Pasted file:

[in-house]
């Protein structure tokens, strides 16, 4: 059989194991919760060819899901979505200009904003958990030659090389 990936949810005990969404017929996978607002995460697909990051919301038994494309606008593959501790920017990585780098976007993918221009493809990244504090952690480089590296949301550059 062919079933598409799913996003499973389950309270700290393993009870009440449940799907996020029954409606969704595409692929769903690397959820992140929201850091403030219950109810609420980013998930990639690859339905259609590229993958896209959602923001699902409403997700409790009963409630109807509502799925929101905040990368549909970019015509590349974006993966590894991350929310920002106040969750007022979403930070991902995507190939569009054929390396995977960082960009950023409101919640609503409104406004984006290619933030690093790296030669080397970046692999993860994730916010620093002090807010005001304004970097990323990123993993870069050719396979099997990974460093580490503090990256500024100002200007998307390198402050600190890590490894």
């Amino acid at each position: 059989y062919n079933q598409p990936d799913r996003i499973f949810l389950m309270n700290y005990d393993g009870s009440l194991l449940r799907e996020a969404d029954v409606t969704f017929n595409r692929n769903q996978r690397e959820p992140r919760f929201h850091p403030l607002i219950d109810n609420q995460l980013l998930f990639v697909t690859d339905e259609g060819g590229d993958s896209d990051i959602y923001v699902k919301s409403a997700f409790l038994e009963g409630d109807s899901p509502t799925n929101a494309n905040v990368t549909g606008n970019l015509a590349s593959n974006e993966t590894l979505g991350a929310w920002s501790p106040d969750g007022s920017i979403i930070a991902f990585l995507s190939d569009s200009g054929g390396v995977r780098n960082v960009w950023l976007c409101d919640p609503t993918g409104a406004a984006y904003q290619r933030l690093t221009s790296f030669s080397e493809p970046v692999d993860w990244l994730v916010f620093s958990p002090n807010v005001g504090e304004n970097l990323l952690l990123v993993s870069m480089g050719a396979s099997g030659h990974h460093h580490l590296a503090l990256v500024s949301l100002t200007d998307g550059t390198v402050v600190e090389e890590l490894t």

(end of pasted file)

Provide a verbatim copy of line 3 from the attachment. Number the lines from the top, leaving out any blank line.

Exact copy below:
């Amino acid at each position: 059989y062919n079933q598409p990936d799913r996003i499973f949810l389950m309270n700290y005990d393993g009870s009440l194991l449940r799907e996020a969404d029954v409606t969704f017929n595409r692929n769903q996978r690397e959820p992140r919760f929201h850091p403030l607002i219950d109810n609420q995460l980013l998930f990639v697909t690859d339905e259609g060819g590229d993958s896209d990051i959602y923001v699902k919301s409403a997700f409790l038994e009963g409630d109807s899901p509502t799925n929101a494309n905040v990368t549909g606008n970019l015509a590349s593959n974006e993966t590894l979505g991350a929310w920002s501790p106040d969750g007022s920017i979403i930070a991902f990585l995507s190939d569009s200009g054929g390396v995977r780098n960082v960009w950023l976007c409101d919640p609503t993918g409104a406004a984006y904003q290619r933030l690093t221009s790296f030669s080397e493809p970046v692999d993860w990244l994730v916010f620093s958990p002090n807010v005001g504090e304004n970097l990323l952690l990123v993993s870069m480089g050719a396979s099997g030659h990974h460093h580490l590296a503090l990256v500024s949301l100002t200007d998307g550059t390198v402050v600190e090389e890590l490894t």